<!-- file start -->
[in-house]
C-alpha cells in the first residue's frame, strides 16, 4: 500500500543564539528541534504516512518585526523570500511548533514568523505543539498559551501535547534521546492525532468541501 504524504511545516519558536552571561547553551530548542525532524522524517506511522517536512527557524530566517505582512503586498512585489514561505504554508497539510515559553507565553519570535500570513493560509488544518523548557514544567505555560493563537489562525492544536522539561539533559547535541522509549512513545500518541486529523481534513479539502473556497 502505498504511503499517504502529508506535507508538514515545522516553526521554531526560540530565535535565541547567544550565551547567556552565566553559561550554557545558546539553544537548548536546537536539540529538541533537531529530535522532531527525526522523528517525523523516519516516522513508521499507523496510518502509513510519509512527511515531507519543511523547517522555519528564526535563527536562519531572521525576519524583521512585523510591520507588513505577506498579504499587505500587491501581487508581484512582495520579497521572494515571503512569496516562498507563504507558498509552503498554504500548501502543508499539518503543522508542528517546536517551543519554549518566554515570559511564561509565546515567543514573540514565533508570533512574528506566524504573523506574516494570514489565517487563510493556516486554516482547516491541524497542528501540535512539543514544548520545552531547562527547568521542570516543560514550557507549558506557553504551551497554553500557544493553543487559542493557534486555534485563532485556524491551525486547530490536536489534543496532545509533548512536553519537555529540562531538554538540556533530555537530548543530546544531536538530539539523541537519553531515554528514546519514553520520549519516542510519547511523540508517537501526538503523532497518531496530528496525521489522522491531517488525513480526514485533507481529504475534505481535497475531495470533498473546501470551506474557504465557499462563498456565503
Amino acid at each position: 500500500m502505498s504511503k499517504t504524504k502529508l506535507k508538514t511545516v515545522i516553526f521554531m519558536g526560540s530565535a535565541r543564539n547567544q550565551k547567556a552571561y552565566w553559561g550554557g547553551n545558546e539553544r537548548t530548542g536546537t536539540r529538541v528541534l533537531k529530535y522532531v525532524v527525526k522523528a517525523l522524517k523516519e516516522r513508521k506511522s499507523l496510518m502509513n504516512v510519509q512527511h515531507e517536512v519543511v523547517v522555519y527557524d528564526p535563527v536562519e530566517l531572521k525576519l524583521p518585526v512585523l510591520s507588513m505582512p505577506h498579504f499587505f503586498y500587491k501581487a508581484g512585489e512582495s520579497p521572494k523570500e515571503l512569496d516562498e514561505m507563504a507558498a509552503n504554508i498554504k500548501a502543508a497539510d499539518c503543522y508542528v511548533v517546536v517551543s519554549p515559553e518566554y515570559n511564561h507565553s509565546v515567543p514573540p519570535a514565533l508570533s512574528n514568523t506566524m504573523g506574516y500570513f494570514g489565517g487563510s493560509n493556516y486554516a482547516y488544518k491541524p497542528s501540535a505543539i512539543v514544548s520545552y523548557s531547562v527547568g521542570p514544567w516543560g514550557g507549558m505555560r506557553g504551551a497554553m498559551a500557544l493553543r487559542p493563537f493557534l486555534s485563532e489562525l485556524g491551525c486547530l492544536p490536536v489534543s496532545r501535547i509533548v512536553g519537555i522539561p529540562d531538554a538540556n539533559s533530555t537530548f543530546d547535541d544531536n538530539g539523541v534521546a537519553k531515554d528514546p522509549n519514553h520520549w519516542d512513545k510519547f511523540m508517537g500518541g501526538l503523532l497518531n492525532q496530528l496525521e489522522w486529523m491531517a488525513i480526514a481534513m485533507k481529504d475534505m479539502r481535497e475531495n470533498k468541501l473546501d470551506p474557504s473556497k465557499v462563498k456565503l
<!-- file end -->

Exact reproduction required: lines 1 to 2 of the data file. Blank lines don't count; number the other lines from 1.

[in-house]
C-alpha cells in the first residue's frame, strides 16, 4: 500500500543564539528541534504516512518585526523570500511548533514568523505543539498559551501535547534521546492525532468541501 504524504511545516519558536552571561547553551530548542525532524522524517506511522517536512527557524530566517505582512503586498512585489514561505504554508497539510515559553507565553519570535500570513493560509488544518523548557514544567505555560493563537489562525492544536522539561539533559547535541522509549512513545500518541486529523481534513479539502473556497 502505498504511503499517504502529508506535507508538514515545522516553526521554531526560540530565535535565541547567544550565551547567556552565566553559561550554557545558546539553544537548548536546537536539540529538541533537531529530535522532531527525526522523528517525523523516519516516522513508521499507523496510518502509513510519509512527511515531507519543511523547517522555519528564526535563527536562519531572521525576519524583521512585523510591520507588513505577506498579504499587505500587491501581487508581484512582495520579497521572494515571503512569496516562498507563504507558498509552503498554504500548501502543508499539518503543522508542528517546536517551543519554549518566554515570559511564561509565546515567543514573540514565533508570533512574528506566524504573523506574516494570514489565517487563510493556516486554516482547516491541524497542528501540535512539543514544548520545552531547562527547568521542570516543560514550557507549558506557553504551551497554553500557544493553543487559542493557534486555534485563532485556524491551525486547530490536536489534543496532545509533548512536553519537555529540562531538554538540556533530555537530548543530546544531536538530539539523541537519553531515554528514546519514553520520549519516542510519547511523540508517537501526538503523532497518531496530528496525521489522522491531517488525513480526514485533507481529504475534505481535497475531495470533498473546501470551506474557504465557499462563498456565503